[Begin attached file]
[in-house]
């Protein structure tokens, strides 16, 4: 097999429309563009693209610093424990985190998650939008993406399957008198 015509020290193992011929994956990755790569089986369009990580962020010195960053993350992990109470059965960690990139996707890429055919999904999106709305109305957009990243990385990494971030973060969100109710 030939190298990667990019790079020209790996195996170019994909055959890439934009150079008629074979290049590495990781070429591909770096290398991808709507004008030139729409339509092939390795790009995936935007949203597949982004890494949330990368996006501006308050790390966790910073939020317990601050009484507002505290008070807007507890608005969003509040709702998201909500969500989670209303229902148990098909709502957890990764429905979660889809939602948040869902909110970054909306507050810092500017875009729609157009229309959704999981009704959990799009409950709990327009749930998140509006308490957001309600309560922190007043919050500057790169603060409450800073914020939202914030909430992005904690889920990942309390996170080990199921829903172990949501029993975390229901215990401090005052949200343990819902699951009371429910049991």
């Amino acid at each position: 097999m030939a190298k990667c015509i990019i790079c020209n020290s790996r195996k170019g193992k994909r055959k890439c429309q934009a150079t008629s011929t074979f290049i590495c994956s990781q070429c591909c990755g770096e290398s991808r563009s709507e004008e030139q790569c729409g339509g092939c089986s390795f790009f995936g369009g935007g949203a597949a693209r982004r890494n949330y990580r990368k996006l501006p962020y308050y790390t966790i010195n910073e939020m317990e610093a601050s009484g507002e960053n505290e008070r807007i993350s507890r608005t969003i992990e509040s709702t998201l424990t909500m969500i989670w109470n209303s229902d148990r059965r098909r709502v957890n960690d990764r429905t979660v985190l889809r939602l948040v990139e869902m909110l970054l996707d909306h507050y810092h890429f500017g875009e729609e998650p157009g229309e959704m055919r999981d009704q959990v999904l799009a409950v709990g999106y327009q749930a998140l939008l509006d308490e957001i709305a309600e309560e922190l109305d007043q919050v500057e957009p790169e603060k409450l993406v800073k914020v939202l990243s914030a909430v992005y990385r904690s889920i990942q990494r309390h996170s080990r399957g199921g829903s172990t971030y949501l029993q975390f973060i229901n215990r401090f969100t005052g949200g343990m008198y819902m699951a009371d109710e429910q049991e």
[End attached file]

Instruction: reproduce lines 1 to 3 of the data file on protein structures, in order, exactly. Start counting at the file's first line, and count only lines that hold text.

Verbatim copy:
[in-house]
């Protein structure tokens, strides 16, 4: 097999429309563009693209610093424990985190998650939008993406399957008198 015509020290193992011929994956990755790569089986369009990580962020010195960053993350992990109470059965960690990139996707890429055919999904999106709305109305957009990243990385990494971030973060969100109710 030939190298990667990019790079020209790996195996170019994909055959890439934009150079008629074979290049590495990781070429591909770096290398991808709507004008030139729409339509092939390795790009995936935007949203597949982004890494949330990368996006501006308050790390966790910073939020317990601050009484507002505290008070807007507890608005969003509040709702998201909500969500989670209303229902148990098909709502957890990764429905979660889809939602948040869902909110970054909306507050810092500017875009729609157009229309959704999981009704959990799009409950709990327009749930998140509006308490957001309600309560922190007043919050500057790169603060409450800073914020939202914030909430992005904690889920990942309390996170080990199921829903172990949501029993975390229901215990401090005052949200343990819902699951009371429910049991």
């Amino acid at each position: 097999m030939a190298k990667c015509i990019i790079c020209n020290s790996r195996k170019g193992k994909r055959k890439c429309q934009a150079t008629s011929t074979f290049i590495c994956s990781q070429c591909c990755g770096e290398s991808r563009s709507e004008e030139q790569c729409g339509g092939c089986s390795f790009f995936g369009g935007g949203a597949a693209r982004r890494n949330y990580r990368k996006l501006p962020y308050y790390t966790i010195n910073e939020m317990e610093a601050s009484g507002e960053n505290e008070r807007i993350s507890r608005t969003i992990e509040s709702t998201l424990t909500m969500i989670w109470n209303s229902d148990r059965r098909r709502v957890n960690d990764r429905t979660v985190l889809r939602l948040v990139e869902m909110l970054l996707d909306h507050y810092h890429f500017g875009e729609e998650p157009g229309e959704m055919r999981d009704q959990v999904l799009a409950v709990g999106y327009q749930a998140l939008l509006d308490e957001i709305a309600e309560e922190l109305d007043q919050v500057e957009p790169e603060k409450l993406v800073k914020v939202l990243s914030a909430v992005y990385r904690s889920i990942q990494r309390h996170s080990r399957g199921g829903s172990t971030y949501l029993q975390f973060i229901n215990r401090f969100t005052g949200g343990m008198y819902m699951a009371d109710e429910q049991e």